Dean K Miller said...

More quality help to keep us going. thanks. I can take some of these and fit them into my normal life routine to utilize my limited writing time.

John Paul McKinney said...

Thanks for the great advice. Now I want to read one of the White House Gardener mysteries. That should be "fun reading"

Cathy said...

Great suggestions Dorothy!
Since a couple of computer games are my biggest time sucks, I started using them as a reward/mental break rather than banning them (so not happening in my world). After an hour of writing, play a round or two, then back to work!
Cathy Perkins

Patricia Stoltey said...

Dorothy has another interesting article posted at Beth Groundwater's blog today, this one about the published writer's need to promote his own book, even when he'd rather be hiding in his cave, writing, writing...

Sharon Marie said...

Hey D, you have no idea how much I enjoyed your post and appreciate the "Best Practices" list. Lately, I've been spinning like a top, dizzy and getting nowhere. Your book is my "fun reading reward." THANK YOU!
Sharon Marie

Elspeth Antonelli said...

Yes, yes, yes! It's always good to reminded that writing doesn't happen as we surf the net and check in on Facebook. However, wouldn't it be lovely if it could?

Alex J. Cavanaugh said...

If it wasn't for my job, I'd write more in the morning!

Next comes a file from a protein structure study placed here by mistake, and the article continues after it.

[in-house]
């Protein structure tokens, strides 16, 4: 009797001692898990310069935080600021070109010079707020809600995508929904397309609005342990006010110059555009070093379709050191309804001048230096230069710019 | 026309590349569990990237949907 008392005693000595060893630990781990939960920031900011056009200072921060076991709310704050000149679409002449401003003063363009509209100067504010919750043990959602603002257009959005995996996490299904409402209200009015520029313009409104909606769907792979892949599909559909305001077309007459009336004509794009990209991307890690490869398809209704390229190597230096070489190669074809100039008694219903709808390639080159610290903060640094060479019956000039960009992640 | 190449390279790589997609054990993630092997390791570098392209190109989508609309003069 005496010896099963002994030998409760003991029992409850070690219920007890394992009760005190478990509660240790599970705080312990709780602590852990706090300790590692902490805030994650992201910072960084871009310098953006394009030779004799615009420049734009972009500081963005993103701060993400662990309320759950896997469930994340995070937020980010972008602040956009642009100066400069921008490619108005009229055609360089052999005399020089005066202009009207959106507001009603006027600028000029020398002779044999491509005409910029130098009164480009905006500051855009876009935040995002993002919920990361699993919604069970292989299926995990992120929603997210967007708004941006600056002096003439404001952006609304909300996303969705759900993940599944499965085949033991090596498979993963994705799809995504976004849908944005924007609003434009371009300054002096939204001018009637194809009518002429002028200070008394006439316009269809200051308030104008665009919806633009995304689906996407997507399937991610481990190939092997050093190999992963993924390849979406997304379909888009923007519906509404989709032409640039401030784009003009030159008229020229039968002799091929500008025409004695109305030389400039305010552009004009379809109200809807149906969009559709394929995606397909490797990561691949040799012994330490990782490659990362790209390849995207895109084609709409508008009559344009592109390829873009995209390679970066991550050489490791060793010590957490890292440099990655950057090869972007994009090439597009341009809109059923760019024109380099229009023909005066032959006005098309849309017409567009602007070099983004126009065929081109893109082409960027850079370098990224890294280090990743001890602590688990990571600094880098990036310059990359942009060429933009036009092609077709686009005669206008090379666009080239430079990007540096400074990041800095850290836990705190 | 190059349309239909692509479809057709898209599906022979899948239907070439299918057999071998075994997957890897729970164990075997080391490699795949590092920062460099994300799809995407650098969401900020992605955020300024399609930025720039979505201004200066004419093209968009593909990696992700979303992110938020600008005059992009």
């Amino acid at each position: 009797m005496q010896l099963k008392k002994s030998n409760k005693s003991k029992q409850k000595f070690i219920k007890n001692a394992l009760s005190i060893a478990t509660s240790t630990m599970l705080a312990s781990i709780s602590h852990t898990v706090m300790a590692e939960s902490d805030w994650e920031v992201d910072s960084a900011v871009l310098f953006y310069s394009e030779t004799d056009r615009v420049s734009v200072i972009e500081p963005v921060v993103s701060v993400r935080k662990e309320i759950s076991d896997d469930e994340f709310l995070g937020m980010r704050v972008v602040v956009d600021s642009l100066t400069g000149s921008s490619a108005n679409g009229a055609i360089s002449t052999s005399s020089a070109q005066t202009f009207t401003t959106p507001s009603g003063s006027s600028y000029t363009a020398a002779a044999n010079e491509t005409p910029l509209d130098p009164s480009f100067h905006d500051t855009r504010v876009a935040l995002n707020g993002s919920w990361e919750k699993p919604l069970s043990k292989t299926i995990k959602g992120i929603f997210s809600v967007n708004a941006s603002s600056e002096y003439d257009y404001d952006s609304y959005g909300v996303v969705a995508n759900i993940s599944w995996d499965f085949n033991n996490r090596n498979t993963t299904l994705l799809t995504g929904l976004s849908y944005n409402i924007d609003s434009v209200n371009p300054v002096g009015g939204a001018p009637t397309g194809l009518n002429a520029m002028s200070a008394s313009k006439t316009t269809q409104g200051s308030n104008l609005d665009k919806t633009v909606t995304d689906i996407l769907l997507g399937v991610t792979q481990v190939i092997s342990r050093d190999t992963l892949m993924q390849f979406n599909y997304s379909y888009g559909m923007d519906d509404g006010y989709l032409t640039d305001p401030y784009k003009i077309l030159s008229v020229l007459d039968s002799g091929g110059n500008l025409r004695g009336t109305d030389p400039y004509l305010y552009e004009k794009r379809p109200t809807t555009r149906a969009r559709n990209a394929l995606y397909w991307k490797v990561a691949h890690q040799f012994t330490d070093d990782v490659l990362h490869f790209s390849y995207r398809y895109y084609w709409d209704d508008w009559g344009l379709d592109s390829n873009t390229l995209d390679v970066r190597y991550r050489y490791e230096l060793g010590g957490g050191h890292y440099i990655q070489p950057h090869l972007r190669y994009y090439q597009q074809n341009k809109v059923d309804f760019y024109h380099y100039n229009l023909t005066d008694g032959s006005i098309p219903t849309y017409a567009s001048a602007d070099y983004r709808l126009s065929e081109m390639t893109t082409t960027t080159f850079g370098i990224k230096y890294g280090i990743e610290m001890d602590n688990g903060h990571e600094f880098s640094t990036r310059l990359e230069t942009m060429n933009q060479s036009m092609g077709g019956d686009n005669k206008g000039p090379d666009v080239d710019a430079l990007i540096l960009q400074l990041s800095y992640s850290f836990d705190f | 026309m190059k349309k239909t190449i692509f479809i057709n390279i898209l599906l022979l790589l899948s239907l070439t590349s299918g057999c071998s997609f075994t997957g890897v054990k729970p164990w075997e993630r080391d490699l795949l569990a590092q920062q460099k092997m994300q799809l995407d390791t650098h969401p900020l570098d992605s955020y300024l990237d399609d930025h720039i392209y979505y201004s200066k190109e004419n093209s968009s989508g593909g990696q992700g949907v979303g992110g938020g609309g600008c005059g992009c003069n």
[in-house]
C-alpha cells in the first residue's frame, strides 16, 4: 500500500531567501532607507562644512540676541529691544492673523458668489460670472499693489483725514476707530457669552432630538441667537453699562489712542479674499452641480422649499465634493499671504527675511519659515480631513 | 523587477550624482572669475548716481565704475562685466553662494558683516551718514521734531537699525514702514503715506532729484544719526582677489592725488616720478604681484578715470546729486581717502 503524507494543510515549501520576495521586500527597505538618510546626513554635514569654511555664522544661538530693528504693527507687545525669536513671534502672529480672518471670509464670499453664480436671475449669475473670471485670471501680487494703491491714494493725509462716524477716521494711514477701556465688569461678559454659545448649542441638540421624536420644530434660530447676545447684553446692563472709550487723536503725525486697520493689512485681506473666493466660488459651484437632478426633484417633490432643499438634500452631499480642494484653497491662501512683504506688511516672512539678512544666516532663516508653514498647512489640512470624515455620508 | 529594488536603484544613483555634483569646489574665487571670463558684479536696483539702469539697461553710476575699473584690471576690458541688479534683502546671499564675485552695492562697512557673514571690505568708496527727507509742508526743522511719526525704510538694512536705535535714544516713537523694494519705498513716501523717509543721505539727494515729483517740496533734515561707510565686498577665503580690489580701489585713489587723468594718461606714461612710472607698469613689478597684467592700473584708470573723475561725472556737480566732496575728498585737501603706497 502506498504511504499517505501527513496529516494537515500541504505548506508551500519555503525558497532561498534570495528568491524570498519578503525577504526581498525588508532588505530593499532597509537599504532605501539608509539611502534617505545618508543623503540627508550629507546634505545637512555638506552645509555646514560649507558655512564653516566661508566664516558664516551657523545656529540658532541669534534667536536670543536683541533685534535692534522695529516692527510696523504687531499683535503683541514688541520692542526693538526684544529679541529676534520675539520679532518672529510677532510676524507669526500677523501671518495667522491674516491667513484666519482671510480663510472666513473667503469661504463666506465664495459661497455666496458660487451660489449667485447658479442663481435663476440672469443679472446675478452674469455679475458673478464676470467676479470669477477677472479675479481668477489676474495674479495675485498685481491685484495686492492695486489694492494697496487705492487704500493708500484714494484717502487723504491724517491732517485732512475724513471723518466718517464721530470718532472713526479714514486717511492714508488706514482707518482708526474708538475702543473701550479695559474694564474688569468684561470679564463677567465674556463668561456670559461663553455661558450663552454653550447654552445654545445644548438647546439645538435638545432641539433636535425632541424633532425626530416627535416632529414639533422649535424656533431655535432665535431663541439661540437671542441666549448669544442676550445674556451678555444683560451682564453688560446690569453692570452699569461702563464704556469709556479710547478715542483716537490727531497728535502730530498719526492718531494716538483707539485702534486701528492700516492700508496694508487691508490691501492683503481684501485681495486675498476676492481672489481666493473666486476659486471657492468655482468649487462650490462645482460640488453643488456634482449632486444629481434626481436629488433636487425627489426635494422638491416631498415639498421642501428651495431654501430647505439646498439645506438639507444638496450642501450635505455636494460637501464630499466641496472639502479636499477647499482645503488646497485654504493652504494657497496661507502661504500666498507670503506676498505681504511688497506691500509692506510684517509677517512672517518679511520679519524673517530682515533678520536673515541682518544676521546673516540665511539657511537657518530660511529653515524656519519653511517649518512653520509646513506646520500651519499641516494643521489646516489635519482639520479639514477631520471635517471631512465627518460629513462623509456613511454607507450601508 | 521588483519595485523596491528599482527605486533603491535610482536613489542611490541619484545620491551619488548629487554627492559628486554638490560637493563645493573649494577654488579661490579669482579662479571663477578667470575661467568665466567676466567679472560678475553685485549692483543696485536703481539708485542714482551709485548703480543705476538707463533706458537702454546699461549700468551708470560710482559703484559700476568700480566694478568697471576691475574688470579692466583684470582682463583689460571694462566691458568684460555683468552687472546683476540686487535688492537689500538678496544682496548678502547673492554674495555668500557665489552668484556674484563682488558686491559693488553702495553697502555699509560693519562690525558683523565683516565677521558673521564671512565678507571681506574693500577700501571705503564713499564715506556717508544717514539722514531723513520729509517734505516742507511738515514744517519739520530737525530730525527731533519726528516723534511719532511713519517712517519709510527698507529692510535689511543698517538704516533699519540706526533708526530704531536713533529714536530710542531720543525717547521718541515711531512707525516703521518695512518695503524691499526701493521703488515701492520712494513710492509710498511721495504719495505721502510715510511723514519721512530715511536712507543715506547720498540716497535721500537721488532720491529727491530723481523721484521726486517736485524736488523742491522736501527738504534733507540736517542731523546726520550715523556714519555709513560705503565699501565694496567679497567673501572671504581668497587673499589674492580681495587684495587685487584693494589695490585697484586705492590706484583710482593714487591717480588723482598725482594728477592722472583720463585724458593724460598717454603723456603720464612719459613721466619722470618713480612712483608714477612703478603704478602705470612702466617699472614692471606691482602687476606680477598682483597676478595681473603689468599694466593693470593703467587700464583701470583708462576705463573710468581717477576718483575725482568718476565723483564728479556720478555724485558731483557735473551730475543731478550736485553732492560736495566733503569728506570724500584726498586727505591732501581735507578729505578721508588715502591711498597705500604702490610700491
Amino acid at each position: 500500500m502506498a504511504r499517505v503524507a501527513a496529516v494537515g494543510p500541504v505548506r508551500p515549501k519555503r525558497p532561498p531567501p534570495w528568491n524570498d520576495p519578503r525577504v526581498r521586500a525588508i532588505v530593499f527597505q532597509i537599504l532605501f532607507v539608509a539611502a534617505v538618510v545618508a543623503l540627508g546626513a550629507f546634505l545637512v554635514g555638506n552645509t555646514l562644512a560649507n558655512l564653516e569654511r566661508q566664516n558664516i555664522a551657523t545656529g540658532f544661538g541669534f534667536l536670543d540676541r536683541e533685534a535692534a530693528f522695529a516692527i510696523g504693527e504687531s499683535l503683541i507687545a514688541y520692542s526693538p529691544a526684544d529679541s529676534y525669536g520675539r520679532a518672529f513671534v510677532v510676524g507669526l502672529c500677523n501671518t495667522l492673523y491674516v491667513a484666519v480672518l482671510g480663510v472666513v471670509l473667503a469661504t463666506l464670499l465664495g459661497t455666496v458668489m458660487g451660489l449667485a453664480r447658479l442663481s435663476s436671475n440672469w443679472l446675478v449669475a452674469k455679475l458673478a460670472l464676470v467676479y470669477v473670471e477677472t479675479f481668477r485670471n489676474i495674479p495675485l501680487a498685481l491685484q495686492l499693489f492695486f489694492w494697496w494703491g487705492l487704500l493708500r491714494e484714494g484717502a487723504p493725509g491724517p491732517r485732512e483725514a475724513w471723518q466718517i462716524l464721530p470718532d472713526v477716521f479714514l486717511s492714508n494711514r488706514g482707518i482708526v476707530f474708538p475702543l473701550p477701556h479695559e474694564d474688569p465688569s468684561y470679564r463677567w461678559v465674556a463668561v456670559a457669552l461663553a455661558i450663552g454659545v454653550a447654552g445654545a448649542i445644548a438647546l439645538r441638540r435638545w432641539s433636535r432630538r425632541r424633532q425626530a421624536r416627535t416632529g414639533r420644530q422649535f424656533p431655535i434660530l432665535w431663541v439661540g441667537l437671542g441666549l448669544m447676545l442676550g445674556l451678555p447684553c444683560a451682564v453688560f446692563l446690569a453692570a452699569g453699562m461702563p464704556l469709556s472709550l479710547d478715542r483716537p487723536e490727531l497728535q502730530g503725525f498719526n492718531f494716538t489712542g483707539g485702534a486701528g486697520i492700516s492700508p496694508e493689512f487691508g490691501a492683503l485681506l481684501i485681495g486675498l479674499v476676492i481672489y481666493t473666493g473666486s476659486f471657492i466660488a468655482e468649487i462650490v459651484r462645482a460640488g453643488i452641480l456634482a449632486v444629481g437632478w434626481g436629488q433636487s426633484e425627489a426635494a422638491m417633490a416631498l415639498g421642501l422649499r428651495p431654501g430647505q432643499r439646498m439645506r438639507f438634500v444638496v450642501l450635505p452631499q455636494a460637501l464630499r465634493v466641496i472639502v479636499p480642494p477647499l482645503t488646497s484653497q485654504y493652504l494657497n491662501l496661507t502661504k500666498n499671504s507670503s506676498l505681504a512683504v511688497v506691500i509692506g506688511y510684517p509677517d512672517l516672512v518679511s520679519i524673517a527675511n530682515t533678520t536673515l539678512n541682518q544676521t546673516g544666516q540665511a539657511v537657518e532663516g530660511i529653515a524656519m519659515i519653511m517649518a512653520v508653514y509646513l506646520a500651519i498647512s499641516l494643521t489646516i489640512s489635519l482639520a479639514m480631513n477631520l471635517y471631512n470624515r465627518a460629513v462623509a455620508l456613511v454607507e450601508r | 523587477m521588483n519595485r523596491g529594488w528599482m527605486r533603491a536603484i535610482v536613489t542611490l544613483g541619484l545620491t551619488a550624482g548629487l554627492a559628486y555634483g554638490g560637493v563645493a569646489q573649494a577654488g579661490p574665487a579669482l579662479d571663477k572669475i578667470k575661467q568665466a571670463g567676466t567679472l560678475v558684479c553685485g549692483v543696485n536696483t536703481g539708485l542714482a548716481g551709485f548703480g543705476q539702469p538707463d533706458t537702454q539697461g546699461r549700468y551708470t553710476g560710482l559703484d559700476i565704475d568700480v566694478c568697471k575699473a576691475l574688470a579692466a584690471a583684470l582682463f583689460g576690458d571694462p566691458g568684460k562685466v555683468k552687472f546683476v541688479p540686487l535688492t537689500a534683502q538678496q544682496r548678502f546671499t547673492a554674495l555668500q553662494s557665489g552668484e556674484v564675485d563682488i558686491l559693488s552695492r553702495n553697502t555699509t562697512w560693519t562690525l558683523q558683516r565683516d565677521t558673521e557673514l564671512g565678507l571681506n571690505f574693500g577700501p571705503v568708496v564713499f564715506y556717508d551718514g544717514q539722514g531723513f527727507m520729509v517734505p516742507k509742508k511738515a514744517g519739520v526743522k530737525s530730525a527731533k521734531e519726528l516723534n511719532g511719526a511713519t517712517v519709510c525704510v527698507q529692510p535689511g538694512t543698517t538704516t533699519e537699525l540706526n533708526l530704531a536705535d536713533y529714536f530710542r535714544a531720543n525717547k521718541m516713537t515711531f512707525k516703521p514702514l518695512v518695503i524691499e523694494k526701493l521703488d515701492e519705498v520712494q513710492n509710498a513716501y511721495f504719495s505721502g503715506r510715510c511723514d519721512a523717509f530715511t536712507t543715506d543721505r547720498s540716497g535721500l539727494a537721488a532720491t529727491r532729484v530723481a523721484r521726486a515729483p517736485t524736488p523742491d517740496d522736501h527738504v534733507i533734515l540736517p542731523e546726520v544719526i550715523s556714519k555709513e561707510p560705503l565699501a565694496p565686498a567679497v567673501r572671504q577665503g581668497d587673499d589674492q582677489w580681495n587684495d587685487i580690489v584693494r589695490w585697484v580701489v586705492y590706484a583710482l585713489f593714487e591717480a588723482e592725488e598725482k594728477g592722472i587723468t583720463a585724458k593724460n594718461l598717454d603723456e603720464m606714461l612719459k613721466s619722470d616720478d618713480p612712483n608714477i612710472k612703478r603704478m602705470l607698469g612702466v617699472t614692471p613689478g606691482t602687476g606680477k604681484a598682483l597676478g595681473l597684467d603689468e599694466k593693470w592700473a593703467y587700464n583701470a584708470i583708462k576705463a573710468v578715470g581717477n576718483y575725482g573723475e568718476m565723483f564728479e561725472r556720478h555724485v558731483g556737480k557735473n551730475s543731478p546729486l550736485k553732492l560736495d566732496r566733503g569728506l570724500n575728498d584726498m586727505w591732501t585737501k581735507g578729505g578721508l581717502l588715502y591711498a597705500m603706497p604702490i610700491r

Dorothy St. James said...

Elspeth, LOL! I often find myself wishing that surfing the net would get my book written. I seem to be very good at that. And the computer games. I wonder if there could be an app for that?

Dorothy St. James said...

Thanks for fixing the typo, Pat. It's funny how it jumped out at me when I opened the page. The more I thought about it, though, the more "composting" seemed to fit. I believe that's what I'm going to call my writing process from now on.

Dorothy St. James said...

Sharon Marie, You're such a sweetie. Thank you for making my book your reward. You're such a fabulous writer. I fear that we might all have to spin in order to get our books written. It's part of the process, until it gets out of hand.

Cathy, I am completely hooked on Jewel Quest Solitaire. Don't buy it.

Alex, isn't it frustrating when work gets in the way of writing? When I worked full-time, I found I could get about 1/2 a scene written during my lunch break.

Patricia Stoltey said...

I'm glad to see the post is back, but I what about all the lost comments (the ones that were also contest entries)? This is bad, very bad...

Kathleen said...

Here (finally) is the comment I've been wanting to make. It's another bravo for Margie Lawson. I'm currently taking her Deep Edits class online while working through my 86,000 word manuscript. Although I've already edited the book completely about four times, this is the time that's giving it power and cohesion. I'll take any advice she has to offer. Thanks for passing along this writing plan. My primary problem is forgetting to eat once I get going. My husband helps, though, by standing pitifully by my chair until I notice him.